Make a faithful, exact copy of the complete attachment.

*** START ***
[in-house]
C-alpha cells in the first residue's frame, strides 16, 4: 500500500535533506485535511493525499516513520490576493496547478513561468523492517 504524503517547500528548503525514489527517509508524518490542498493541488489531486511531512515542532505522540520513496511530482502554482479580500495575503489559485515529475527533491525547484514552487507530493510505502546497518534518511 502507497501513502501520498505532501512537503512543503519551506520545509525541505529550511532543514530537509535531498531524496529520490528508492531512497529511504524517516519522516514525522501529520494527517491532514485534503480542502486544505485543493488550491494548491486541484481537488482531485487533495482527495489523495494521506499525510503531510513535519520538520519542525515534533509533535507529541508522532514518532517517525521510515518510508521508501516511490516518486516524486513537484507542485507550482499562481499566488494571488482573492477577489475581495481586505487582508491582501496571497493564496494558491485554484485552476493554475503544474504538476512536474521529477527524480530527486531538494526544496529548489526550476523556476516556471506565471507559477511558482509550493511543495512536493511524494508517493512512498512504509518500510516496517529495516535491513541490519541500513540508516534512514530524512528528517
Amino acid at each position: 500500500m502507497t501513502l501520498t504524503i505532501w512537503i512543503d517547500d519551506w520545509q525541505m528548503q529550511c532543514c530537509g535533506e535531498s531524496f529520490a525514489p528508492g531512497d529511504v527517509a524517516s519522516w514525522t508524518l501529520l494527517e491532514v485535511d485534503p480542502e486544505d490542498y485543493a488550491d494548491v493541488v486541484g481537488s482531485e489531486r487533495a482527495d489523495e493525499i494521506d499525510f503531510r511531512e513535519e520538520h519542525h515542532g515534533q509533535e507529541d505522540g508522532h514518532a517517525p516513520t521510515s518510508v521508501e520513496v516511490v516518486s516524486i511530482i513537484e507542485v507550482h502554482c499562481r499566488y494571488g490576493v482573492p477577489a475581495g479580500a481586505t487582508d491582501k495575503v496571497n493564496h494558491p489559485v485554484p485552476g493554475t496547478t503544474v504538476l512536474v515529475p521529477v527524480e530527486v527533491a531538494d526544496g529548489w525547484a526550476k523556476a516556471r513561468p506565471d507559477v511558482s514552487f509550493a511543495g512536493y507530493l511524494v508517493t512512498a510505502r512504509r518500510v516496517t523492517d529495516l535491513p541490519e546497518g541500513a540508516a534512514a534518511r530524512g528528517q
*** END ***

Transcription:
[in-house]
C-alpha cells in the first residue's frame, strides 16, 4: 500500500535533506485535511493525499516513520490576493496547478513561468523492517 504524503517547500528548503525514489527517509508524518490542498493541488489531486511531512515542532505522540520513496511530482502554482479580500495575503489559485515529475527533491525547484514552487507530493510505502546497518534518511 502507497501513502501520498505532501512537503512543503519551506520545509525541505529550511532543514530537509535531498531524496529520490528508492531512497529511504524517516519522516514525522501529520494527517491532514485534503480542502486544505485543493488550491494548491486541484481537488482531485487533495482527495489523495494521506499525510503531510513535519520538520519542525515534533509533535507529541508522532514518532517517525521510515518510508521508501516511490516518486516524486513537484507542485507550482499562481499566488494571488482573492477577489475581495481586505487582508491582501496571497493564496494558491485554484485552476493554475503544474504538476512536474521529477527524480530527486531538494526544496529548489526550476523556476516556471506565471507559477511558482509550493511543495512536493511524494508517493512512498512504509518500510516496517529495516535491513541490519541500513540508516534512514530524512528528517
Amino acid at each position: 500500500m502507497t501513502l501520498t504524503i505532501w512537503i512543503d517547500d519551506w520545509q525541505m528548503q529550511c532543514c530537509g535533506e535531498s531524496f529520490a525514489p528508492g531512497d529511504v527517509a524517516s519522516w514525522t508524518l501529520l494527517e491532514v485535511d485534503p480542502e486544505d490542498y485543493a488550491d494548491v493541488v486541484g481537488s482531485e489531486r487533495a482527495d489523495e493525499i494521506d499525510f503531510r511531512e513535519e520538520h519542525h515542532g515534533q509533535e507529541d505522540g508522532h514518532a517517525p516513520t521510515s518510508v521508501e520513496v516511490v516518486s516524486i511530482i513537484e507542485v507550482h502554482c499562481r499566488y494571488g490576493v482573492p477577489a475581495g479580500a481586505t487582508d491582501k495575503v496571497n493564496h494558491p489559485v485554484p485552476g493554475t496547478t503544474v504538476l512536474v515529475p521529477v527524480e530527486v527533491a531538494d526544496g529548489w525547484a526550476k523556476a516556471r513561468p506565471d507559477v511558482s514552487f509550493a511543495g512536493y507530493l511524494v508517493t512512498a510505502r512504509r518500510v516496517t523492517d529495516l535491513p541490519e546497518g541500513a540508516a534512514a534518511r530524512g528528517q